The Knights now lead the best-of-seven series 1-0.
If there had been any distractions leading up to the game, it didn’t show in Vegas’ play, which was dominant across the board.
Robin Lehner recorded 26 saves for his first career postseason shutout. He wasn’t overly tested, but he was steady in the crease and looked calm, cool and collected despite the controversy surrounding the tweet sent by Marc-Andre Fleury’s agent.
But nothing could be detected on the ice.
It was a three-goal second period that propelled the Knights to victory in the opening tilt of the second-round series. The first of those three goals came on the power play, which was significant considering Vegas went 1-for-10 in the first round.
The Knights hadn’t played since Tuesday, but there were zero signs of rust, even against the young and speedy Canucks.
The Canucks, meanwhile, were coming off an emotional and hard-fought series against the defending champions, so it’s unclear how much of a role the lack of rest played in their overall effort in Game 1.
Vancouver bench boss Travis Green mixed things up at the start of the game, putting captain Bo Horvat between J.T. Miller and Brock Boeser instead of slotting Elias Pettersson in his usual top-line role. He eventually went back to the regular lines at the start of the third period, but by that point the Canucks were trailing by four goals and were pretty much out of the game.
Though the Canucks are a top-heavy team with a lot of talent, Vancouver’s best line by far was its third, as Antoine Roussel, Adam Gaudette and Brandon Sutter managed a Corsi For percentage of 83.33, an expected goals rate of 78.22 percent and a 66.67 percent scoring chance share.
Obviously, that was in a very limited sample, but keep an eye on the matchup game as well as how Green deploys his forwards, particularly since the Knights have the benefit of last change once again tonight.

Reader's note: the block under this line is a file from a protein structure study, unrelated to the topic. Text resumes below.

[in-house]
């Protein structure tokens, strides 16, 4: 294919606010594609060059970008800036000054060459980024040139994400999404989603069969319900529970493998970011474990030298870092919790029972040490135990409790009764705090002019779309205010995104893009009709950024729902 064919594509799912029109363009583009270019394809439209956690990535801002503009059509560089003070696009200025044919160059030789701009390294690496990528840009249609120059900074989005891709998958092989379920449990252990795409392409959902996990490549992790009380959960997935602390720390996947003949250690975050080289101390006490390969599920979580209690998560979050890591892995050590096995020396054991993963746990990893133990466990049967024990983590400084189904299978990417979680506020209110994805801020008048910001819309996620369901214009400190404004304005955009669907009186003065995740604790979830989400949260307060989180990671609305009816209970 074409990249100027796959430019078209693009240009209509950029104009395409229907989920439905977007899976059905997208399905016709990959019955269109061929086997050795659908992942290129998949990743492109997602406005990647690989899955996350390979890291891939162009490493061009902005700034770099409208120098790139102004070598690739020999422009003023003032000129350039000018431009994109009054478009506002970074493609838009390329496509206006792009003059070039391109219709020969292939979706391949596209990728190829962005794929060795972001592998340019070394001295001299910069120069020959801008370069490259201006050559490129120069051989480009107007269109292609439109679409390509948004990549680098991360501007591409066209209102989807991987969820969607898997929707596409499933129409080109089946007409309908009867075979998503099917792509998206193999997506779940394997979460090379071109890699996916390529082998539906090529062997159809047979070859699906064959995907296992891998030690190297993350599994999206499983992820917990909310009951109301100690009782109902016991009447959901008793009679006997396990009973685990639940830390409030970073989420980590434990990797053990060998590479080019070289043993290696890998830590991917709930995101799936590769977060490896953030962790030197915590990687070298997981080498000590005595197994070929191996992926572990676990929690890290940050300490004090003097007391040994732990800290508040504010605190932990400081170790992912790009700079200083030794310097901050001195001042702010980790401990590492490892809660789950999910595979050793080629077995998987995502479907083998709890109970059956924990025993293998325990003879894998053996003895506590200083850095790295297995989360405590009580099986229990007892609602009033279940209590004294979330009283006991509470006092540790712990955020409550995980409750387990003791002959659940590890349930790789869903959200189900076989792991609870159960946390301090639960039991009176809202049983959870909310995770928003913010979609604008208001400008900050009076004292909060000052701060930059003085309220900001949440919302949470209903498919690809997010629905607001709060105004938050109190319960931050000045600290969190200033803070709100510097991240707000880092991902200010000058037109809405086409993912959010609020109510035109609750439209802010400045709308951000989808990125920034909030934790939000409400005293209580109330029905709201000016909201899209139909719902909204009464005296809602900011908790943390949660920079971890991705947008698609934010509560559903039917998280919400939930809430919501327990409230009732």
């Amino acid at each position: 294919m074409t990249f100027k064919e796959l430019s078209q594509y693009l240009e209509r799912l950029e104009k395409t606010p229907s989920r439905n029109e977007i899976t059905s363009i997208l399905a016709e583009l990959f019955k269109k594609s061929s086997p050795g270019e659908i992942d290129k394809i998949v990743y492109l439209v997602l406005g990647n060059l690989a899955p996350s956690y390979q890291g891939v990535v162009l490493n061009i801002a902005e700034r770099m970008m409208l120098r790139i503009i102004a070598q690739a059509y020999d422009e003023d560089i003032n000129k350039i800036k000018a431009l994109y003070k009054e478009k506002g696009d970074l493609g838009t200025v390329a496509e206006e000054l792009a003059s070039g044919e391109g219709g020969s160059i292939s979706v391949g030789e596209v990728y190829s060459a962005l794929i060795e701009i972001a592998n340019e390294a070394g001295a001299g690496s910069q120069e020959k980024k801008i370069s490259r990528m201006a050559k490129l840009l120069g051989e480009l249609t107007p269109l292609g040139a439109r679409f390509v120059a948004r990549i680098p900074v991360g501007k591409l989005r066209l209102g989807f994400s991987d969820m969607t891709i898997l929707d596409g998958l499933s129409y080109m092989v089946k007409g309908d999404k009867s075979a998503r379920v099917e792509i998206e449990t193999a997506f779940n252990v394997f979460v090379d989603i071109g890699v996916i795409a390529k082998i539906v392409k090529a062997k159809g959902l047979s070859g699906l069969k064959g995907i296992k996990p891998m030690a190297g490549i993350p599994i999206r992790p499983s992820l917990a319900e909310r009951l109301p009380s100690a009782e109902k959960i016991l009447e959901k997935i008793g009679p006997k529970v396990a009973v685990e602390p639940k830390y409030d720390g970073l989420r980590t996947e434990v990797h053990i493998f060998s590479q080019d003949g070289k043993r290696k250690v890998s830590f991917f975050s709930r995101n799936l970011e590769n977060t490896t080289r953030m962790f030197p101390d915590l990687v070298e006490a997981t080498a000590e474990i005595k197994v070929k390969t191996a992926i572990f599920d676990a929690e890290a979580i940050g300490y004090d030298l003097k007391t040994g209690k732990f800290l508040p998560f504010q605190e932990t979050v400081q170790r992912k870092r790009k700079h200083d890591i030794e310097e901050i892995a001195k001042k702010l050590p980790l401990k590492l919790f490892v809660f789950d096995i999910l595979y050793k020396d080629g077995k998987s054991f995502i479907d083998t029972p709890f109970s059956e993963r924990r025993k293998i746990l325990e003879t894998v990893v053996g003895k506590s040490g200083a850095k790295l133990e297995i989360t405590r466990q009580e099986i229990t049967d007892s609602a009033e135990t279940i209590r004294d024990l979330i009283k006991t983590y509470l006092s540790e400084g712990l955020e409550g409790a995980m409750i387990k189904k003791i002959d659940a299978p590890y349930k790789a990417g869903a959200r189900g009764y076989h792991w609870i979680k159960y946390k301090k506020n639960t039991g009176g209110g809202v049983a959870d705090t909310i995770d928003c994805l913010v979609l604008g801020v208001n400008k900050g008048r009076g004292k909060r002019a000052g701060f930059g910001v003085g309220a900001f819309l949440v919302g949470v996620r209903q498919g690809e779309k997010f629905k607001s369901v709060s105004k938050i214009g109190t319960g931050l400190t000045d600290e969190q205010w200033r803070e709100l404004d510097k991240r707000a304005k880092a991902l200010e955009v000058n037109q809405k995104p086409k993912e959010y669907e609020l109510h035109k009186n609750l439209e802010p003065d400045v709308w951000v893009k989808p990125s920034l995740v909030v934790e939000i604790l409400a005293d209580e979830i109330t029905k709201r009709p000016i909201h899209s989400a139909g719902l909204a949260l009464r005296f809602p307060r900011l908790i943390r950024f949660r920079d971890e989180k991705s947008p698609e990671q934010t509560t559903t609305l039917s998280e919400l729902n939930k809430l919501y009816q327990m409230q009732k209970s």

No matter what, Vancouver will look to respond and even things up.
Here are three keys to the game for the Knights as they look to prevent that and instead take a 2-0 series lead.
Keep up the pressure
The Canucks are a young and fast group. They used that speed well in their first-round matchup against St. Louis, a team that tends to slow down the game. However, as Vancouver discovered in Game 1, Vegas is anything but a slow hockey club.
As such, the Knights need to continue to push the pace. Taking away space and especially time seemed to overwhelm the Canucks, who had trouble generating high-danger chances and establishing a cycle in Vegas’ end.
The Knights’ relentless forecheck was too much for the Canucks to overcome.
The Canucks were able to manage St. Louis’ heavy and slow-tempo style, especially since the Blues rarely had all lines firing on all cylinders; the Knights, however, play both a big game and a fast game. When everyone in the lineup buys in, the combination is enough to give even the best teams fits, and it’s something the Knights need to maintain if they hope to excel in this matchup.
Do it for 60 minutes